• Microscopic examination involves wet preparation of a small amount of faeces in saline with a loopful of Lugol's iodine. Examine under 10x objective and 40x for structural detail.
  • Faeces can be subjected to parasite concentration methods that reveal knobbly-coated, bile stained eggs. Typically 55-75 microns long and 50 microns wide. The thick outer wall can be partially removed or absent.
  • Adult worms may occasionally pass out in the faeces. In situ A. lumbricoides adults can be identified by radiological examination. Cholangiograms show their presence in the biliary tract.
  • Eosinophils and larvae in sputum is characteristic of the pulmonary stage of disease.

 

Fig.4: Parasitology products available from Cosmos Biomedical Ltd

 

Product

Kit Details

 

Kit Copro-Duo (2x12 tests): A complete box in Parasitic Coprology. Two concentration techniques: MIF and Bailenger.

see details

 

Kit Copro-Duo (2x24 tests): A complete box in Parasitic Coprology. Two concentration techniques: MIF and Bailenger.

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Kit MIF Color: A single technique for concentrating, staining and preserving parasitic elements . Between 50 and 100 tests per kit.

see details

Kit 555: Fast-acting variation of May-Grunwald Giemsa stain for Plasmodium, Trichomonas, Microfilaria, Tissular Protozoa, Cryptosporidium, Pn.carinii, Fungi contributing to deep Mycosis and for Veterinary Parasitology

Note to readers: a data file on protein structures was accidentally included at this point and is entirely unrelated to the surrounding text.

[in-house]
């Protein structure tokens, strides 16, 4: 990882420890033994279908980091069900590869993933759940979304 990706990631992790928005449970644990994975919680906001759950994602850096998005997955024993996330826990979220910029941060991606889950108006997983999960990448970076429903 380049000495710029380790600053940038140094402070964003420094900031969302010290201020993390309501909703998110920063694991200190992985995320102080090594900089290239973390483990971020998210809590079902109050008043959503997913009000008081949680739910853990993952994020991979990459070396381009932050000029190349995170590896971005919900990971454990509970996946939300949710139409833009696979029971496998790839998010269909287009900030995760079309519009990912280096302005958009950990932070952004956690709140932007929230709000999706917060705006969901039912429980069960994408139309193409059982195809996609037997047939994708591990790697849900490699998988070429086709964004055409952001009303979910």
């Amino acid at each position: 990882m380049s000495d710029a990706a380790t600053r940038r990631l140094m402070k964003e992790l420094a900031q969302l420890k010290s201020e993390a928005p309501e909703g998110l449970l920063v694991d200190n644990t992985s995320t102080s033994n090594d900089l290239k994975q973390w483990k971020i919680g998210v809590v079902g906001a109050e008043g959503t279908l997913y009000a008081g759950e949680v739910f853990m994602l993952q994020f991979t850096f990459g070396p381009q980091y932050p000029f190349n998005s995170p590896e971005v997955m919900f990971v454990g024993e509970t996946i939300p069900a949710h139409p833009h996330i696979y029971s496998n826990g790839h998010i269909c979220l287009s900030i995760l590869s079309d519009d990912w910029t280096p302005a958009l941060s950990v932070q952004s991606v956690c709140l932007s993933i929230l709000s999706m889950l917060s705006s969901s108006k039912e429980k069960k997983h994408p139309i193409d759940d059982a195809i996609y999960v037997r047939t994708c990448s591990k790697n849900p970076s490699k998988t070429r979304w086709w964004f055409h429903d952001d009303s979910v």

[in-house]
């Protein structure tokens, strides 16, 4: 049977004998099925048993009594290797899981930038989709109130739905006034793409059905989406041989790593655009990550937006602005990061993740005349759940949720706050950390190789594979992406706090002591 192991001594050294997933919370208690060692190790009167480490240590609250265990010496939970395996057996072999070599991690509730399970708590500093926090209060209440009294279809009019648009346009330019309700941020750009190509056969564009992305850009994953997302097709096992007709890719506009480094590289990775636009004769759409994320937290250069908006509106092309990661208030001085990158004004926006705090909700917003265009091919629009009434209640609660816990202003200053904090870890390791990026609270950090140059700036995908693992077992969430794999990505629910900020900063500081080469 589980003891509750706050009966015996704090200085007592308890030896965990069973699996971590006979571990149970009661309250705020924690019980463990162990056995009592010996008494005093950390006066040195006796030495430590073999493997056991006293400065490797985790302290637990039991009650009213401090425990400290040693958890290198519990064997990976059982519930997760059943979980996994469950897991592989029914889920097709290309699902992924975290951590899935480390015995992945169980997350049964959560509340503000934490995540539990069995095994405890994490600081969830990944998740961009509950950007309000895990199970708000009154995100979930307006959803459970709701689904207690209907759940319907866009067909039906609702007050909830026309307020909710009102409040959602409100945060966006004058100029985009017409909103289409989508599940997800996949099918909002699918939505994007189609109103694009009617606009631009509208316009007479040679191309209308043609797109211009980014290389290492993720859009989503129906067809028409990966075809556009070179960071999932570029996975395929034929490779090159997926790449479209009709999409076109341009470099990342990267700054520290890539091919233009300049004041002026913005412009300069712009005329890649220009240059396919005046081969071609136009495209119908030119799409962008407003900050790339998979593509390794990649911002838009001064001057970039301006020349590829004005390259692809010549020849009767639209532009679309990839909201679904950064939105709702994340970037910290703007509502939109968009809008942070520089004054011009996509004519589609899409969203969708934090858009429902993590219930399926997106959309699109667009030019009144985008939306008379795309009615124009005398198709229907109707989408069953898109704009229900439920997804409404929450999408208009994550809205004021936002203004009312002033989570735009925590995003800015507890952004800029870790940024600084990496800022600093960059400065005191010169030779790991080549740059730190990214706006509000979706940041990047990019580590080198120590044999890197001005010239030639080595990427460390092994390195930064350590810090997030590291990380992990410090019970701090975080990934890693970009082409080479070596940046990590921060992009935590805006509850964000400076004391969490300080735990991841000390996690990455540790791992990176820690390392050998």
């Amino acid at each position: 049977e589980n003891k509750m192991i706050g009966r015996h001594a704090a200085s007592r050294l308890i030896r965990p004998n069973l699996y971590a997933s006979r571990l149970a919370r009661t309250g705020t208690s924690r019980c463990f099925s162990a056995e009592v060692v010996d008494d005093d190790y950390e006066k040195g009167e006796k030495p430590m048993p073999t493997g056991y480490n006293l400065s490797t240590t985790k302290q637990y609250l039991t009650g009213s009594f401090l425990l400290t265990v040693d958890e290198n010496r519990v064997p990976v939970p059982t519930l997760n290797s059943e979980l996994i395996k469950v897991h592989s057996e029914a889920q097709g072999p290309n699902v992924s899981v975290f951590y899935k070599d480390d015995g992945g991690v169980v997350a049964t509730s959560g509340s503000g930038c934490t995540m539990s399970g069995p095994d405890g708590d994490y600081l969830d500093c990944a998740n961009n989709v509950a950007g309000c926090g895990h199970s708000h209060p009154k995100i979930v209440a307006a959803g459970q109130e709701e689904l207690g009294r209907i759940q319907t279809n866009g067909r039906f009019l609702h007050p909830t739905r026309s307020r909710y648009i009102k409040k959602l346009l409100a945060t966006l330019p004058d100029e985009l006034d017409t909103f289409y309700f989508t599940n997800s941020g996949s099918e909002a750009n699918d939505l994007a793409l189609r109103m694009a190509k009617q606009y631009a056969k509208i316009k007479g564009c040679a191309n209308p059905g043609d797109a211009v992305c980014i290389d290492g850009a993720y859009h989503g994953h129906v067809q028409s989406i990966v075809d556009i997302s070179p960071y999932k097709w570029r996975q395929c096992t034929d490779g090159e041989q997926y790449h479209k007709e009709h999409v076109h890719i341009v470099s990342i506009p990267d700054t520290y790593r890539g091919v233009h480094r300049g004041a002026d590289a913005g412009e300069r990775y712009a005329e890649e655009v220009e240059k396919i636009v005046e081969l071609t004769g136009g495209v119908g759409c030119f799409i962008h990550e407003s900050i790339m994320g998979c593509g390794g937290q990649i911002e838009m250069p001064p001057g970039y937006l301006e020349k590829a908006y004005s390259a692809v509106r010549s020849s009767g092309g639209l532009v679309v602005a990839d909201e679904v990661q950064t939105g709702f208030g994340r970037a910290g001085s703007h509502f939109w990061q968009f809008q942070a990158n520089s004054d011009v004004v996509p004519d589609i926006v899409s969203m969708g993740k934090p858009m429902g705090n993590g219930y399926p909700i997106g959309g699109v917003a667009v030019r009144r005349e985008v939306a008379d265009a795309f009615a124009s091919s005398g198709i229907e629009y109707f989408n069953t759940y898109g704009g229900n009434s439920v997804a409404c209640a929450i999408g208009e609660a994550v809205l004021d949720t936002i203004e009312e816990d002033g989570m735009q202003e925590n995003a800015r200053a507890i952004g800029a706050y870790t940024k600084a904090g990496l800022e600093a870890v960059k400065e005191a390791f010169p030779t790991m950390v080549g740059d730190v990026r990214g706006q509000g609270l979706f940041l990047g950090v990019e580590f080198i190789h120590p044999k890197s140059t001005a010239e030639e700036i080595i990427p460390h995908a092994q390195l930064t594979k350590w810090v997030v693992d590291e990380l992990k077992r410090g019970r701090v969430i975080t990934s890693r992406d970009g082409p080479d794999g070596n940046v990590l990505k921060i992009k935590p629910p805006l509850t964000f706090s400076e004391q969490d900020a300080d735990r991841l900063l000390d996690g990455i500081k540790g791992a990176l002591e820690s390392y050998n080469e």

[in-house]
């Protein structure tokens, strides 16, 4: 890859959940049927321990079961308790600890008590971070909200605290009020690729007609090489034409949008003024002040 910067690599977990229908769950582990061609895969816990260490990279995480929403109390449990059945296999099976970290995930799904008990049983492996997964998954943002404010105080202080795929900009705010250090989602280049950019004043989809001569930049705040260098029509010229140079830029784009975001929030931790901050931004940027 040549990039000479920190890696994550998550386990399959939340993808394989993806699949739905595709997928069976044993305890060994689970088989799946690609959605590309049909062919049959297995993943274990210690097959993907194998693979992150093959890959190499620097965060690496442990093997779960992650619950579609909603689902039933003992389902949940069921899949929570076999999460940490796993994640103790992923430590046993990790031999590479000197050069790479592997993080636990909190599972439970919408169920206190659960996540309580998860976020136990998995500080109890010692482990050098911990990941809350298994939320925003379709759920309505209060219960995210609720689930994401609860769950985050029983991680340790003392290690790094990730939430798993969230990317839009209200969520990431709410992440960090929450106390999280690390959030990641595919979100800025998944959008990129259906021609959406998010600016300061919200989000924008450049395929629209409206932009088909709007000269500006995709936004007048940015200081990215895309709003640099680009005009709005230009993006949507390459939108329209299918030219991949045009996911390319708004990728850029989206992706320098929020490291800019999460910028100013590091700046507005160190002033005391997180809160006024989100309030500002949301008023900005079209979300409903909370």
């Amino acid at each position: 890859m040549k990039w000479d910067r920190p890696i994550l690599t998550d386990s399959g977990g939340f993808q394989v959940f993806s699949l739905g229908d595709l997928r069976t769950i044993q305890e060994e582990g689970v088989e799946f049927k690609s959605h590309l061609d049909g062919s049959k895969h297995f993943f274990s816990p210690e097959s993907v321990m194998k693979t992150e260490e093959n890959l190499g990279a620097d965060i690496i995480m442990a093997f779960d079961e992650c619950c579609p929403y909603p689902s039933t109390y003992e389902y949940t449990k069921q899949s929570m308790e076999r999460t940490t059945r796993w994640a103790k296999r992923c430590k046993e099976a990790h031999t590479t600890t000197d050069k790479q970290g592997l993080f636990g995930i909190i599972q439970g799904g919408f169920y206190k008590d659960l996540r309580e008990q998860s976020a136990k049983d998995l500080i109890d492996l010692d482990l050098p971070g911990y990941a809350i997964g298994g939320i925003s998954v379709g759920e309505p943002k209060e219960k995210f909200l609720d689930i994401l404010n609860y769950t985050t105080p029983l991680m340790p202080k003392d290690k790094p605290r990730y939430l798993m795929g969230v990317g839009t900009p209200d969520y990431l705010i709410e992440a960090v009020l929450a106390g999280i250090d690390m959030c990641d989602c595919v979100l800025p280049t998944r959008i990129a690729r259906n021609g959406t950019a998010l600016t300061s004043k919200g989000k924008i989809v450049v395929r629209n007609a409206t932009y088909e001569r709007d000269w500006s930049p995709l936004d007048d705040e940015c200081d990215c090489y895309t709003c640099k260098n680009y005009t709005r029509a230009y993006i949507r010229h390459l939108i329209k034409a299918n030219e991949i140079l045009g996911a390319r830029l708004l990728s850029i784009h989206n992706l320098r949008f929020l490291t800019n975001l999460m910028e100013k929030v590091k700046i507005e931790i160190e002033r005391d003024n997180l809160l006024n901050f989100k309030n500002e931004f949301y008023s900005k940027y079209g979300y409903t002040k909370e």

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Digital Microscope Camera: Capture microscopy images directly to your PC via USB connection. Supplied with operating software  and eyepiece adaptor

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7 Treatment & Prevention / Control

  • First choice drug is mebendazole. Alternatives are pyrantel pamoate and piperazine.
  • Mixed parasitic infections, for example, A. lumbricoides and Giardia or Entamoeba, should have ascariasis treated first to avoid migration of A. lumbricoides to the intestine and intestinal perforation.
  • Effective preventative methods include hygiene education, improved water supplies and basic sanitary conditions. Food handlers in endemic areas should adhere to strict hygiene regulations.
  • Limiting use of human faeces as fertiliser. A. lumbricoides can remain viable in soil for in excess of three years.
  • Control measures include the mass treatment of at-risk populations, although ecomonic issues can be inhibitory to effective mass treatment initiatives.

 

Appropriate resources may not be available to implement effective treatment and control strategies in many developing countries.

 

8

References

  • Basic Medical Laboratory Technology, 2nd Ed. Kirk, Peel, James, Lewis & Waft. pp.114-117
  • Topley & Wilson's Microbiology and Microbial Infections: Vol.5 Parasitology, 9th Ed. Cox, Kreier & Wakelin. pp.561-584
  • Medical Microbiology, 4th Ed. Murray, Rosenthal, Kobayashi & Pfaller. pp.728-731